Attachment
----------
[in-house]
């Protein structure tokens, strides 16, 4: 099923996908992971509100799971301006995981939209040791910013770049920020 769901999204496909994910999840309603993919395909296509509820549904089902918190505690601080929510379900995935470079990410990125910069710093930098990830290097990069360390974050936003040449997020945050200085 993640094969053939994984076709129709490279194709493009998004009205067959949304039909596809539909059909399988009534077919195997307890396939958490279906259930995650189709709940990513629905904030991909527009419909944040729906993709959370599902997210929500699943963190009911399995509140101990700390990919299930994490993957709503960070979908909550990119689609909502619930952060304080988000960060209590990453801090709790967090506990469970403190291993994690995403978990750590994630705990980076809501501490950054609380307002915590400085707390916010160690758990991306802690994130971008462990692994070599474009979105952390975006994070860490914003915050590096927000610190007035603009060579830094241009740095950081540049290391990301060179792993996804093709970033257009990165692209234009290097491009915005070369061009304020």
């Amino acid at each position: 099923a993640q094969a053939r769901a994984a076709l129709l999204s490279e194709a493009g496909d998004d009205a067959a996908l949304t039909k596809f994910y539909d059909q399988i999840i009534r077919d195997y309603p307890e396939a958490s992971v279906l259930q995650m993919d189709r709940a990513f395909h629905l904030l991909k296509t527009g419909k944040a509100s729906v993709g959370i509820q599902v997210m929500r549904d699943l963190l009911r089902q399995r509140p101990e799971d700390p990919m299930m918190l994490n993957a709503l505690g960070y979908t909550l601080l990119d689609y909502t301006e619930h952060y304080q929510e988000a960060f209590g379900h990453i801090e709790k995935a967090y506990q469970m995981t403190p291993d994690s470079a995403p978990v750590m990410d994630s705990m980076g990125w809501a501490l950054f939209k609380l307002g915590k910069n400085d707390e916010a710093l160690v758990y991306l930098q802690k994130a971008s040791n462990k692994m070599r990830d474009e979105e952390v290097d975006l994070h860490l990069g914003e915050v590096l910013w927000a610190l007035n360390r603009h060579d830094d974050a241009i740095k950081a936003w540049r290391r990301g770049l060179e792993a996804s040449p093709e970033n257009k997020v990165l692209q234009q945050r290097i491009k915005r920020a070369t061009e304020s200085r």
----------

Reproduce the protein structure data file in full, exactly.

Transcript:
[in-house]
């Protein structure tokens, strides 16, 4: 099923996908992971509100799971301006995981939209040791910013770049920020 769901999204496909994910999840309603993919395909296509509820549904089902918190505690601080929510379900995935470079990410990125910069710093930098990830290097990069360390974050936003040449997020945050200085 993640094969053939994984076709129709490279194709493009998004009205067959949304039909596809539909059909399988009534077919195997307890396939958490279906259930995650189709709940990513629905904030991909527009419909944040729906993709959370599902997210929500699943963190009911399995509140101990700390990919299930994490993957709503960070979908909550990119689609909502619930952060304080988000960060209590990453801090709790967090506990469970403190291993994690995403978990750590994630705990980076809501501490950054609380307002915590400085707390916010160690758990991306802690994130971008462990692994070599474009979105952390975006994070860490914003915050590096927000610190007035603009060579830094241009740095950081540049290391990301060179792993996804093709970033257009990165692209234009290097491009915005070369061009304020």
């Amino acid at each position: 099923a993640q094969a053939r769901a994984a076709l129709l999204s490279e194709a493009g496909d998004d009205a067959a996908l949304t039909k596809f994910y539909d059909q399988i999840i009534r077919d195997y309603p307890e396939a958490s992971v279906l259930q995650m993919d189709r709940a990513f395909h629905l904030l991909k296509t527009g419909k944040a509100s729906v993709g959370i509820q599902v997210m929500r549904d699943l963190l009911r089902q399995r509140p101990e799971d700390p990919m299930m918190l994490n993957a709503l505690g960070y979908t909550l601080l990119d689609y909502t301006e619930h952060y304080q929510e988000a960060f209590g379900h990453i801090e709790k995935a967090y506990q469970m995981t403190p291993d994690s470079a995403p978990v750590m990410d994630s705990m980076g990125w809501a501490l950054f939209k609380l307002g915590k910069n400085d707390e916010a710093l160690v758990y991306l930098q802690k994130a971008s040791n462990k692994m070599r990830d474009e979105e952390v290097d975006l994070h860490l990069g914003e915050v590096l910013w927000a610190l007035n360390r603009h060579d830094d974050a241009i740095k950081a936003w540049r290391r990301g770049l060179e792993a996804s040449p093709e970033n257009k997020v990165l692209q234009q945050r290097i491009k915005r920020a070369t061009e304020s200085r």